Nigeria is expecting $10 billion forex liquidity ‘within weeks,’ finance minister says

The naira has been on a free fall due to foreign exchange shortfalls. The government is looking to fill the gap with the expected inflow.

Nigeria is expecting $10 billion forex liquidity ‘within weeks,’ finance minister says
Asset: Freepik; Design by Ifeoluwa Awowoye
Editor’s note: This story is part of Mariblock’s “State of Fiat” coverage. Digital assets such as bitcoin are seen as competitors to central bank money. Therefore, we consider informing our audience of the state of their local currencies worthwhile.

Nigeria is expecting an inflow of up to $10 billion within weeks to inject liquidity in the foreign exchange (forex) market and arrest the free-falling naira. In addition, the country is looking to implement new reforms to shore up its forex market, government officials said at the Nigerian Economic Summit held in Abuja on Oct. 23.


According to Finance Minister Wale Edun, the Nigerian government expects the $10 billion inflow from sources including: 

  • Forex supply from the Nigerian National Petroleum Commission. 
  • Increased production, reduced expenditure and forward sales

The government has also reached agreements with unnamed sovereign wealth funds that are ready to invest in Nigeria, the minister added. 

Key quote: 

“From the supply of foreign exchange from the NNPC, increased production [and] reduced expenditure, from transactions such as forward sales, from our discussions with sovereign wealth funds that are ready to invest and provide advanced funding alongside that investment, there is a line of sight on $10 billion worth of inflow of foreign exchange … in weeks rather than months.” 

Dive deeper 

The inflow is expected to provide much-needed liquidity to the foreign exchange market and prop up the naira, which has seen record devaluation in recent months due to a shortage of USD in circulation. 

  • The naira, which has been on a downward spiral since the new administration implemented forex reforms shortly after it assumed office in May, reached new lows this month. 
  • On Thursday, Oct. 19, the naira traded at a record low of 999 to the official market and 1,225 to the dollar on Oct. 23 on the parallel market. 

More reforms: The Nigerian government also plans to implement additional forex reforms. This includes the simplification and digitalization of the foreign exchange market.  

  • The chairman of the presidential committee on fiscal policy and tax reforms, Taiwo Oyedele, speaking at the same event, said bureau de change operators and fintech companies will be included in the official foreign exchange market as part of the new forex reforms.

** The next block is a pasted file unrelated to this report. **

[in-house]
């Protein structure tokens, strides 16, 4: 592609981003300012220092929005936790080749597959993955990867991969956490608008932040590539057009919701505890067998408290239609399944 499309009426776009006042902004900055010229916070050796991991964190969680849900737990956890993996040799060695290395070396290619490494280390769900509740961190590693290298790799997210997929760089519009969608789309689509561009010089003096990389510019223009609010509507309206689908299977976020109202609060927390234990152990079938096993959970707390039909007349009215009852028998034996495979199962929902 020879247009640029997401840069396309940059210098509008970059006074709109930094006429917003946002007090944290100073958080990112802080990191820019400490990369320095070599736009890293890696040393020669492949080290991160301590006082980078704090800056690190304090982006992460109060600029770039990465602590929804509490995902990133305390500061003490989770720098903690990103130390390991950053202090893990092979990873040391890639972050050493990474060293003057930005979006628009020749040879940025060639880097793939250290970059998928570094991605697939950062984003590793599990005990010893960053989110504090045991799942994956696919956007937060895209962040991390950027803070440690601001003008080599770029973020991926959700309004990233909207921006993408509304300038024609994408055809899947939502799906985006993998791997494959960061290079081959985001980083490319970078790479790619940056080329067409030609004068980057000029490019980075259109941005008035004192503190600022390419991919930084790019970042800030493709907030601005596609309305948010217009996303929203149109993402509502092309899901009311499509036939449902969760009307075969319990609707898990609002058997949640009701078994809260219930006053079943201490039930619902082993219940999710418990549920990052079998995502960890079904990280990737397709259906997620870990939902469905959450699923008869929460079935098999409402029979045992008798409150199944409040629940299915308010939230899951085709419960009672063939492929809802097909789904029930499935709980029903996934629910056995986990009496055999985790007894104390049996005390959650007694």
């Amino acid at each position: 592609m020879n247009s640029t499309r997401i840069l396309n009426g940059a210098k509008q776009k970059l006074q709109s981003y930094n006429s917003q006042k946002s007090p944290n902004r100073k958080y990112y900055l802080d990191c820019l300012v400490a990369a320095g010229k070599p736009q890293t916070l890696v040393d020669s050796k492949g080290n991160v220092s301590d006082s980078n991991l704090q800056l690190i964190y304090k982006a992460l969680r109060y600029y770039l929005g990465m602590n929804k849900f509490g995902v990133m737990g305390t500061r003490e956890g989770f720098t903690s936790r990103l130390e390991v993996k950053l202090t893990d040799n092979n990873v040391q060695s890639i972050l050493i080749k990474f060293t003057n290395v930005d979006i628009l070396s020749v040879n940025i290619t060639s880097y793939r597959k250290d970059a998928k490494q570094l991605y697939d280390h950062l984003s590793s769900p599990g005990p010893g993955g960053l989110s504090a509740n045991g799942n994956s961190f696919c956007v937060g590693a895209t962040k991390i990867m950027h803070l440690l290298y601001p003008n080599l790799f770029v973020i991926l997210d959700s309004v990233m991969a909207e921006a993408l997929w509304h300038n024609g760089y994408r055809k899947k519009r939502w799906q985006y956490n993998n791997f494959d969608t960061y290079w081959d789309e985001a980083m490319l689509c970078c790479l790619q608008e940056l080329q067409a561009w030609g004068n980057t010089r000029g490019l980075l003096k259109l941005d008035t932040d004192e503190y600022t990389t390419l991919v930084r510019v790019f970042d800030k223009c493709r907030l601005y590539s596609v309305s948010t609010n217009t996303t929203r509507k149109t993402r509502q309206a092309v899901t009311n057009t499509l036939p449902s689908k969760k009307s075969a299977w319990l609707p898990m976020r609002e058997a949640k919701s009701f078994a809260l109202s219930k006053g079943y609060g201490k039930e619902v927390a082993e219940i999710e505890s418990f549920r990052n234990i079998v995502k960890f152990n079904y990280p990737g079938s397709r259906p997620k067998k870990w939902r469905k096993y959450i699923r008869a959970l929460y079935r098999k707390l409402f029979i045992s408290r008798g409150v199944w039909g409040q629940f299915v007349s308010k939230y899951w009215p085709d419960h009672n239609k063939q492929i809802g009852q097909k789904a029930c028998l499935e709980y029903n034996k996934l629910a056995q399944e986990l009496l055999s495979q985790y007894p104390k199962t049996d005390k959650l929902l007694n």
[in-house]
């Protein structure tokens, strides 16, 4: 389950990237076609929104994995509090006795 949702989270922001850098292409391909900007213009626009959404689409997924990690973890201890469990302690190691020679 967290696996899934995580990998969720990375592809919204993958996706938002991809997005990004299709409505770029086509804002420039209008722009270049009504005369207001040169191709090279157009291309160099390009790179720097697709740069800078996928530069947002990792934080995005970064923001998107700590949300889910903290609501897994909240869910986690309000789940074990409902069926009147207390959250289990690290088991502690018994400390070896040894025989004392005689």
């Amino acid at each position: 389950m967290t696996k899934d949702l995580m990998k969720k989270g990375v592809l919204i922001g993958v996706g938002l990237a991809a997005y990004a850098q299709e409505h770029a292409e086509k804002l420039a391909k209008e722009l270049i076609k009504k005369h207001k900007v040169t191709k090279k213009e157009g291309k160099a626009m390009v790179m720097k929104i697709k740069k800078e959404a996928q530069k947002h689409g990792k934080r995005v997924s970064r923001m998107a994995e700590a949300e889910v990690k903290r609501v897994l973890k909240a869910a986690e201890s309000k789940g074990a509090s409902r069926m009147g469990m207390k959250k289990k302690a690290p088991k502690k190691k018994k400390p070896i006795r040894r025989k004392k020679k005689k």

• According to Edun, Nigerian authorities could allow domestic entities to issue foreign exchange instruments as part of the new reforms.  
  • Significantly, trade in the parallel market could also become illegal. 
  • Neither of the officials provided a specific timeline for implementing these reforms. 

Key quotes 

  • Speaking on the planned reforms, Edun said: 

“The market is illiquid. It is not functioning properly because there is not enough supply of foreign exchange. As part of a wider review, there is a revamping of the foreign exchange market such that the foreign exchange market will be simplified, it will be digitalized and it will be reformed.” 

Expert opinion 

  • Economic analysts and experts have expressed their opinions on the planned reforms and expected inflows. 
  • X user and economic analyst Kelvin Emmanuel believes the Nigerian government expects the inflows to come from a resource-backed loan classified as securities lending from its external asset manager, Goldman Sachs. 
  • Venture Capitalist Ndubuisi Ekekwe said he believes the move may provide a short-term relief for the naira. However, he questioned the government’s plan to maintain the naira’s stability in the long term. 
  • Regarding the source of the expected inflow, Ekekwe held views similar to Emmanuel’s, believing that the Nigerian government is seeking to take a loan against its oil revenue in future months. 

“I posit that the government will likely have a forward contract with JP Morgan Chase, Goldman Sachs, etc, to give it $10 billion with crude oil revenue used as the securities. If that happens, for a few months, oil sales will be used to pay the loan. Strategically, the real solution cannot come from this stopgap …” 

Before now 


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